Dean Derby and Drew Bledsoe to be honored

Dean Derby's professional football career led to his being recognized by Wa-Hi's Big Blue Boosters on Friday night, but his family history in the Walla Walla Valley includes much more than athletics.

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Football and farming have defined a great part of Dean Derby's life. Derby went from Wa-Hi athlete, University of Washington standout and the all-star ranks of the NFL to return to the wheatfields and, now, vineyards of his wife's pioneer family farm. With dog Sage at his side, he holds the game ball from the 1956 Washington-Illinois game where he set the school record for the longest TD run from the line of scrimmage, 92-yards. The record still stands.

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Dean Derby's wife, Shari, has kept an extensive scrapbook collection of Dean's athletic accomplishments, including the record-setting 92-yard touchdown run from 1956.

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Dean Derby in his rookie year in the NFL with the Pittsburgh Steelers.

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Dean Derby during his Wa-Hi football days.

WALLA WALLA — Dean Derby and Drew Bledsoe have a lot in common.

They both played athletics and graduated from Wa-Hi.

The two played collegiately at the top level, followed by successful professional careers.

Each now has a Walla Walla Valley winery.

And, come Friday night, Derby and Bledsoe will be honored by Wa-Hi’s Big Blue Boosters with their Professional Athlete Alumni Award.

Of course, the duo has many things not in common, such as Derby graduating from Wa-Hi some 35 years before Bledsoe.

Or Derby bucking Walla Walla tradition by accepting a scholarship to the University of Washington, while Bledsoe picked the more customary Washington State University.

The pro football deals each signed after being drafted differed by at least three digits.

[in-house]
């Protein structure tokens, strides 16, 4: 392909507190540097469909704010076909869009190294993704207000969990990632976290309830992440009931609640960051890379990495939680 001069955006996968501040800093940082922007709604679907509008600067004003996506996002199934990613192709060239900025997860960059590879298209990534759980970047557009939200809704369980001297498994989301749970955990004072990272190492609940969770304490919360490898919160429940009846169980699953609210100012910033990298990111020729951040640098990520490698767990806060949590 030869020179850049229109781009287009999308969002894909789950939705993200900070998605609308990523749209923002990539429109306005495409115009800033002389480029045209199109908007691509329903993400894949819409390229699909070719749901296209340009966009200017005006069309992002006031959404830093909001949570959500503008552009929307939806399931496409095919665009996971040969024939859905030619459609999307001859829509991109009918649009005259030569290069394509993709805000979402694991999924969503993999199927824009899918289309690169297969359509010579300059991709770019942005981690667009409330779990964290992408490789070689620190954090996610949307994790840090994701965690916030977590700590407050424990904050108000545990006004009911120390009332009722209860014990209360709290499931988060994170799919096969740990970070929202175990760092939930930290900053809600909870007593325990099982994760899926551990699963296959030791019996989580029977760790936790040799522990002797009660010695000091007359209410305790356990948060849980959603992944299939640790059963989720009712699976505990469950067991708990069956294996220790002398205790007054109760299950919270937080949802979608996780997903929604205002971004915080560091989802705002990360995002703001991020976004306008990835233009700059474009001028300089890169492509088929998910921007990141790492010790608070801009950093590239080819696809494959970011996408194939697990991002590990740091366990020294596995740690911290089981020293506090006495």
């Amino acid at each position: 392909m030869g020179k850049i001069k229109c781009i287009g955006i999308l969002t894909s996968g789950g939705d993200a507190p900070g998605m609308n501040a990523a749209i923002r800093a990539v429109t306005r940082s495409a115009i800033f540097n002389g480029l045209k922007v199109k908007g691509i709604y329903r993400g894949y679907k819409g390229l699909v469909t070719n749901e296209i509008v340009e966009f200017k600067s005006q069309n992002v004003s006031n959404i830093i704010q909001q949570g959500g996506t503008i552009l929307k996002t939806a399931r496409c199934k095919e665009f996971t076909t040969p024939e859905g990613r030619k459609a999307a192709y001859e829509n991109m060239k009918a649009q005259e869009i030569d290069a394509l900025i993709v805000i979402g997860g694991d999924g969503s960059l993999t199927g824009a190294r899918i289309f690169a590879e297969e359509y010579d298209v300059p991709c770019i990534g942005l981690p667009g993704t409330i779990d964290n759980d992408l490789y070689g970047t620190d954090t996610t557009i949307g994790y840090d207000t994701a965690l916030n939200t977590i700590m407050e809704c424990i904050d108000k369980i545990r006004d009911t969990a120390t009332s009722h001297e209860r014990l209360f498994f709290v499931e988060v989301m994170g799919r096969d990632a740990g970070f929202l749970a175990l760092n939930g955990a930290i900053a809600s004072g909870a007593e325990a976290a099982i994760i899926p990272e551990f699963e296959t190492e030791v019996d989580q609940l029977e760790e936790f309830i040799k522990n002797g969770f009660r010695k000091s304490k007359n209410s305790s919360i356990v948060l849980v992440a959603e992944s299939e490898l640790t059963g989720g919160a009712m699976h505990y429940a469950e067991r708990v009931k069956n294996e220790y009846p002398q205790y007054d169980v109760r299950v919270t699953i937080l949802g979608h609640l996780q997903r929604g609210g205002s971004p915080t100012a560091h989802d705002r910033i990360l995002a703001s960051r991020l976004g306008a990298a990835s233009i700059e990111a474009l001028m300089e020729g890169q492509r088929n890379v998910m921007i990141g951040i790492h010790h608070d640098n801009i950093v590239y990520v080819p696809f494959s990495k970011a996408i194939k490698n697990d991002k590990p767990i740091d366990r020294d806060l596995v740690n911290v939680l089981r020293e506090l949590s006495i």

And their routes to the wine industry also vary greatly. Bledsoe’s Doubleback Winery is a relatively recent venture. Derby’s Spring Valley Vineyard Winery’s origins can be traced back to his wife Shari’s family wheat farm between Walla Walla and Waitsburg, which Shari’s grandfather, Uriah, founded after arriving via covered wagon in 1865.

That farm is where Shari Corkrum was living when she met Derby while in the sixth grade at Sharpstein Elementary. Derby had moved to Walla Walla from Seattle in 1945 ("The first newspaper we saw after moving here was the bombing of Hiroshima," he recalled), and Shari soon had a scrapbook of Dean’s athletic exploits started.

There were many of such exploits.

At Wa-Hi, Derby had a record 99.5-yard touchdown run from scrimmage at Wenatchee on Sept. 19, 1952. No Blue Devil fans saw the play, though, because a polio outbreak didn’t allow anyone but the team to make the trip, Shari remembered.

Derby, a halfback on offense and cornerback on defense through high school and college, was a member of Wa-Hi football teams that didn’t lose a game in three seasons. The Blue Devils were mythical football state champions in 1951 and 1952.

He was a member of the 1952 Wa-Hi basketball team that won the state title.

Derby also teamed with Dave Klicker to lead the Blue Devil track team to the state track championship in the spring of 1953. Derby won the 220-yard dash and was second in the 100-yard, while Klicker won the high hurdles and was runner-up in the low hurdles. The duo was also part of the 440 relay team that placed third.

The scrapbook details Derby’s time at Washington, where he still holds the record for the longest touchdown from scrimmage at Husky Stadium, at 92 yards against Illinois in October, 1956.

But that came after Dean and Shari married following their freshman year at Washington, in the spring of 1954.

"I was not a superstar," Dean said of his Husky career. "I played offense and defense and I was fast."

But it was enough to get him into the East-West Shrine Game at Kezar Stadium in San Francisco, playing both ways and kicking the winning field goal for the West in 1957.

That helped him win the University of Washington’s Athlete of the Year honor his senior year, as well as attract the eye of pro football scouts.